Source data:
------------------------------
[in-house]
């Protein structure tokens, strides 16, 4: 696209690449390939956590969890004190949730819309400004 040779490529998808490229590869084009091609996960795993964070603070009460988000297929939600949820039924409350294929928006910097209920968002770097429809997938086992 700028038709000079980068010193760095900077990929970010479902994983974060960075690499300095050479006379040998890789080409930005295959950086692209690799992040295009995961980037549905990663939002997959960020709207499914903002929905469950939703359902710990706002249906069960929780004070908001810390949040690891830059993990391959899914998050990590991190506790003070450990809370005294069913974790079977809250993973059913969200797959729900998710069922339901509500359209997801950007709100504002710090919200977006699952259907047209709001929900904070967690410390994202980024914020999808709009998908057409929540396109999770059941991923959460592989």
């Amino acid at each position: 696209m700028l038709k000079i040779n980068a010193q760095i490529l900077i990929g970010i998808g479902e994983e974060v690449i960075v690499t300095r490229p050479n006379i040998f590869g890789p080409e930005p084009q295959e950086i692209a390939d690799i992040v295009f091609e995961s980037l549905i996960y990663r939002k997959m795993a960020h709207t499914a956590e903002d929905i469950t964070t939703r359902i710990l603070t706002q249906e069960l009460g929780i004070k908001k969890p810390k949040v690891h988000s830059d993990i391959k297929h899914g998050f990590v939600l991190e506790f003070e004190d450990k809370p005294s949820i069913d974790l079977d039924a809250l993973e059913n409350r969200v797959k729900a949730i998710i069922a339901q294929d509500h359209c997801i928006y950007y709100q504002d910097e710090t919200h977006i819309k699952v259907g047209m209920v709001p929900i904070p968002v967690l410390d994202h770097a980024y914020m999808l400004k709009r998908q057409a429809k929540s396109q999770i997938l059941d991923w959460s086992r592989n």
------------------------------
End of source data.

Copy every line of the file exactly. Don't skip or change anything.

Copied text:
[in-house]
């Protein structure tokens, strides 16, 4: 696209690449390939956590969890004190949730819309400004 040779490529998808490229590869084009091609996960795993964070603070009460988000297929939600949820039924409350294929928006910097209920968002770097429809997938086992 700028038709000079980068010193760095900077990929970010479902994983974060960075690499300095050479006379040998890789080409930005295959950086692209690799992040295009995961980037549905990663939002997959960020709207499914903002929905469950939703359902710990706002249906069960929780004070908001810390949040690891830059993990391959899914998050990590991190506790003070450990809370005294069913974790079977809250993973059913969200797959729900998710069922339901509500359209997801950007709100504002710090919200977006699952259907047209709001929900904070967690410390994202980024914020999808709009998908057409929540396109999770059941991923959460592989």
């Amino acid at each position: 696209m700028l038709k000079i040779n980068a010193q760095i490529l900077i990929g970010i998808g479902e994983e974060v690449i960075v690499t300095r490229p050479n006379i040998f590869g890789p080409e930005p084009q295959e950086i692209a390939d690799i992040v295009f091609e995961s980037l549905i996960y990663r939002k997959m795993a960020h709207t499914a956590e903002d929905i469950t964070t939703r359902i710990l603070t706002q249906e069960l009460g929780i004070k908001k969890p810390k949040v690891h988000s830059d993990i391959k297929h899914g998050f990590v939600l991190e506790f003070e004190d450990k809370p005294s949820i069913d974790l079977d039924a809250l993973e059913n409350r969200v797959k729900a949730i998710i069922a339901q294929d509500h359209c997801i928006y950007y709100q504002d910097e710090t919200h977006i819309k699952v259907g047209m209920v709001p929900i904070p968002v967690l410390d994202h770097a980024y914020m999808l400004k709009r998908q057409a429809k929540s396109q999770i997938l059941d991923w959460s086992r592989n």